3. Wayne A

    Wayne A Registered User
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    Don't have a Koma midget yet but I like the miniatures and midgets, there all I will buy. Last Koma miniature I picked up was not in the guide with a large W4 on the backplate. Its mainspring was very stiff and tightly wound, did not check the thickness though but it seemed extra thick, do have a picture attached. Was thinking as I wound it this clock its not going to run 400 days because of so few turns to fully wound. Its running well but had to run a lower fork to get enough overswing. Overall its rotating 280deg after some run time.

    Think they operate with so little extra power that every little detail needs to be as optimal as possible, perhaps oddly its one of the things I like about them. :)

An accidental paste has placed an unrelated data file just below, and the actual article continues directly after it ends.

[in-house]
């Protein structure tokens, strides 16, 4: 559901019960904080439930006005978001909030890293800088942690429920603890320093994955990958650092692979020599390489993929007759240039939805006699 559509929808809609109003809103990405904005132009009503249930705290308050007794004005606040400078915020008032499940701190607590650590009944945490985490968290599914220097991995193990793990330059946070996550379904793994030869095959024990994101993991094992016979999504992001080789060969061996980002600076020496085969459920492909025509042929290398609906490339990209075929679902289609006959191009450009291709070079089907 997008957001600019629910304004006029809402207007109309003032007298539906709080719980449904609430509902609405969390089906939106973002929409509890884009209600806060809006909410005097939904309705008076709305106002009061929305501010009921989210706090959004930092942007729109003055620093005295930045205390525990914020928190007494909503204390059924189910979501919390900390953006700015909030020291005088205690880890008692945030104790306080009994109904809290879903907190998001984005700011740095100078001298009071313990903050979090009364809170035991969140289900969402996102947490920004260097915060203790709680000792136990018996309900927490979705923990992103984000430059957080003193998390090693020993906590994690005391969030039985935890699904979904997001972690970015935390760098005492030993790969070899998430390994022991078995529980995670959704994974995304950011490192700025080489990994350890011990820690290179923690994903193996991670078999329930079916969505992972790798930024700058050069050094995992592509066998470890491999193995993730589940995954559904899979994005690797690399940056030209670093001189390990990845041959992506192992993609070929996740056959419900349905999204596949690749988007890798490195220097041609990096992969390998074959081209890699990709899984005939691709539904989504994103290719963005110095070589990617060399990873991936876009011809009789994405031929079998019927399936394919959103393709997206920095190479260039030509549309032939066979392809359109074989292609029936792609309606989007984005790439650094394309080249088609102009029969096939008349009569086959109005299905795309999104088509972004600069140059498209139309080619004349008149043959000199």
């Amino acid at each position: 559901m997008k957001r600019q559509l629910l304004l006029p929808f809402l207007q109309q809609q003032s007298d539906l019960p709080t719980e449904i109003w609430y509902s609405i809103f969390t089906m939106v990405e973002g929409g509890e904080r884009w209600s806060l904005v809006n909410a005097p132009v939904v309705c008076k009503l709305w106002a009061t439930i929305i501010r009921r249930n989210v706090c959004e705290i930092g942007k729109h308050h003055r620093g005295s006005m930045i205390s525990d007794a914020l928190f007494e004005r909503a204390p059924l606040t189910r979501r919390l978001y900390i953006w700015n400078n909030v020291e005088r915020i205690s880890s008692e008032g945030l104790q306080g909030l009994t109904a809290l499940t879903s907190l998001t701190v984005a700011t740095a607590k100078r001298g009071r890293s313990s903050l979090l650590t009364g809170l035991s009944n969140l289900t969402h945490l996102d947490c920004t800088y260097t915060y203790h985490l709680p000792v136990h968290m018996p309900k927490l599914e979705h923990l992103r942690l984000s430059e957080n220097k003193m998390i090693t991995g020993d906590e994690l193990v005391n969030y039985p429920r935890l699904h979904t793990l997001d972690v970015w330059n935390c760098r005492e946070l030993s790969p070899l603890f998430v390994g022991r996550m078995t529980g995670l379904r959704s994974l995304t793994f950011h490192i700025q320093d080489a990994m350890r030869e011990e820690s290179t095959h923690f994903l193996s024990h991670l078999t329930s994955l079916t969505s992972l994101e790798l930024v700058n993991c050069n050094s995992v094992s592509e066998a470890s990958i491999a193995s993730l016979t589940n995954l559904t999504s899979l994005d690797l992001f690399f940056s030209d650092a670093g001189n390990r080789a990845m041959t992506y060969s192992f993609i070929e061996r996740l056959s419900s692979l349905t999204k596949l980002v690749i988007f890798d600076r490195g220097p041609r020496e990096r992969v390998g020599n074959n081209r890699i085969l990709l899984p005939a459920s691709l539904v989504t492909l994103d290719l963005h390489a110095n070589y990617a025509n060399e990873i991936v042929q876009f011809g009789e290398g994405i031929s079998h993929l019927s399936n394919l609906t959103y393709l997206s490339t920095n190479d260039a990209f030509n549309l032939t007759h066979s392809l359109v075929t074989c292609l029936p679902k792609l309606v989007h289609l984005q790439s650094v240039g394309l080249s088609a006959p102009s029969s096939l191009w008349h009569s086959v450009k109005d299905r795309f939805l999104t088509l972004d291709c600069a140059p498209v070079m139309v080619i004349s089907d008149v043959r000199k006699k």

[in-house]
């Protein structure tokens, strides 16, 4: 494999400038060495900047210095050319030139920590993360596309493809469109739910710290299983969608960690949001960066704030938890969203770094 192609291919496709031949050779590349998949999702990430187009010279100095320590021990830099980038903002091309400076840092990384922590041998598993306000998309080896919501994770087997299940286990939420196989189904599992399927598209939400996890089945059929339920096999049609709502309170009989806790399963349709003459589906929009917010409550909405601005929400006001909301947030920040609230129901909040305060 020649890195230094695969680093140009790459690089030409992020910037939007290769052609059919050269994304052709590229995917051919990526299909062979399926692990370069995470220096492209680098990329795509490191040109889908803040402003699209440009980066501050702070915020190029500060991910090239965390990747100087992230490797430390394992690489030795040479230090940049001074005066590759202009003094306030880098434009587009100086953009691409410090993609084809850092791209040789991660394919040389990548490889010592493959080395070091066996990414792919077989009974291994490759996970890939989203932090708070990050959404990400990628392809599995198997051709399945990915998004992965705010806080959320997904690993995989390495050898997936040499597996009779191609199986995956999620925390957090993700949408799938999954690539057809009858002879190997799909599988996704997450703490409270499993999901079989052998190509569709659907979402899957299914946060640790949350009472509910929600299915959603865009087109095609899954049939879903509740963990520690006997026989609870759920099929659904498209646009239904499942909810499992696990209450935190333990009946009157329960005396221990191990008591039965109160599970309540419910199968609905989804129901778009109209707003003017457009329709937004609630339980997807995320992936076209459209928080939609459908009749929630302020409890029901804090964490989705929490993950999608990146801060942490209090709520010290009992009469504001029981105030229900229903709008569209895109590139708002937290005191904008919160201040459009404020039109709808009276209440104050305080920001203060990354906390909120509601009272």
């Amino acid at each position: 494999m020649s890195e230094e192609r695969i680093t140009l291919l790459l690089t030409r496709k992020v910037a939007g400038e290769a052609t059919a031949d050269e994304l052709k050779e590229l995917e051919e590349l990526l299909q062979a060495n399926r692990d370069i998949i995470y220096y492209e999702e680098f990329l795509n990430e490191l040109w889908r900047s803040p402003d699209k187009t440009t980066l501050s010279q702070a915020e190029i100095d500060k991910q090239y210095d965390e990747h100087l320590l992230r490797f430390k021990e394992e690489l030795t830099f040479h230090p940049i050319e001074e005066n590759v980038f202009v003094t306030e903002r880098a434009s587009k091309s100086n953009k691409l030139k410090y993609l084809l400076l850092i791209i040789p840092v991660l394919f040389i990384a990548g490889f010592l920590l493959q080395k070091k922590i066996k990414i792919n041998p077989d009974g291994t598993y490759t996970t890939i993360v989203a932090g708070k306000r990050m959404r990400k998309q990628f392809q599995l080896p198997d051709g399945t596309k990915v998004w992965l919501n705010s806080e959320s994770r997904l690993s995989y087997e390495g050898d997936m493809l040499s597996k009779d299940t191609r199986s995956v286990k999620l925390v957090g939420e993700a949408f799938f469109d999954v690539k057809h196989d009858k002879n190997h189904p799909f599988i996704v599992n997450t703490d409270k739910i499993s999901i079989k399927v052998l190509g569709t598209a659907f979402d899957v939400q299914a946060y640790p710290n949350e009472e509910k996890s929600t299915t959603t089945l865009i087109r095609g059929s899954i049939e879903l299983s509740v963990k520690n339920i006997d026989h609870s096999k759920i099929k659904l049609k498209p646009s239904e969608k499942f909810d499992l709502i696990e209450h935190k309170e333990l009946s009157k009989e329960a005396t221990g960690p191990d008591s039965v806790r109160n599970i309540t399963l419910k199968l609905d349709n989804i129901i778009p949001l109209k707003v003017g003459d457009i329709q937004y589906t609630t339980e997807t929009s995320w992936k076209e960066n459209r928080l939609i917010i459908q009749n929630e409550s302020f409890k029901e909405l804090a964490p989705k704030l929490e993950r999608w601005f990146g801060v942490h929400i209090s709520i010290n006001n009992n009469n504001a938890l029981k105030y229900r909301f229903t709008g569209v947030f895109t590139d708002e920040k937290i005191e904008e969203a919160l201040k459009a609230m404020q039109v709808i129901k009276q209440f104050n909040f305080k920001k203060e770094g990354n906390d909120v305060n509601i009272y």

20200407_123505.jpg
     
  4. Wayne A

    Wayne A Registered User
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    Adding a but more to this.
    Apart from the typical friction spots of pivots and gear burs I work to be sure the pin is centered vertically in the center of rotation of the pendulum. Sometimes the pin is a little bent or the pallets are maladjusted so the pin rotates further to one side of vertical than than the other. Found clocks that the pin never even moved beyond vertical in one direction, this creates sharp angels between the pin and fork and can result in binding and loss of power and the need to run large fork gaps promoting flutter.

    Wayne
     
  5. KurtinSA

    KurtinSA Registered User
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    I try to check all those things. I've done all I can do with this clock so I'll see if I can "cheat" in some way. BTW...this is a pin pallet clock and I don't have a lot of confidence working with that...easier to deal with the regular escape wheel and pallets.